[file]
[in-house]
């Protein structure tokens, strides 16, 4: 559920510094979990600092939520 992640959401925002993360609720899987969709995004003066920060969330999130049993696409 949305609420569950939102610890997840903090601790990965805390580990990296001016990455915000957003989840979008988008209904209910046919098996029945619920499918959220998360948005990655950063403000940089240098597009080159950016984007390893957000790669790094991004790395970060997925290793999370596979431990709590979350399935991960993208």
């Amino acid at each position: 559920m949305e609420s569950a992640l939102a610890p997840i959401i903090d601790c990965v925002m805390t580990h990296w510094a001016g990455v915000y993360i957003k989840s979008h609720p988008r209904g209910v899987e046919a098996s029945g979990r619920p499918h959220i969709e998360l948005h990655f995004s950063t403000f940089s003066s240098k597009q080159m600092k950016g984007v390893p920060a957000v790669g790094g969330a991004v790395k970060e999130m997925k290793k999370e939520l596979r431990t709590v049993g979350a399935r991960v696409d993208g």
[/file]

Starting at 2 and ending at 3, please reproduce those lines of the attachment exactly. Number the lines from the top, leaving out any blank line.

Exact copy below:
């Protein structure tokens, strides 16, 4: 559920510094979990600092939520 992640959401925002993360609720899987969709995004003066920060969330999130049993696409 949305609420569950939102610890997840903090601790990965805390580990990296001016990455915000957003989840979008988008209904209910046919098996029945619920499918959220998360948005990655950063403000940089240098597009080159950016984007390893957000790669790094991004790395970060997925290793999370596979431990709590979350399935991960993208």
């Amino acid at each position: 559920m949305e609420s569950a992640l939102a610890p997840i959401i903090d601790c990965v925002m805390t580990h990296w510094a001016g990455v915000y993360i957003k989840s979008h609720p988008r209904g209910v899987e046919a098996s029945g979990r619920p499918h959220i969709e998360l948005h990655f995004s950063t403000f940089s003066s240098k597009q080159m600092k950016g984007v390893p920060a957000v790669g790094g969330a991004v790395k970060e999130m997925k290793k999370e939520l596979r431990t709590v049993g979350a399935r991960v696409d993208g």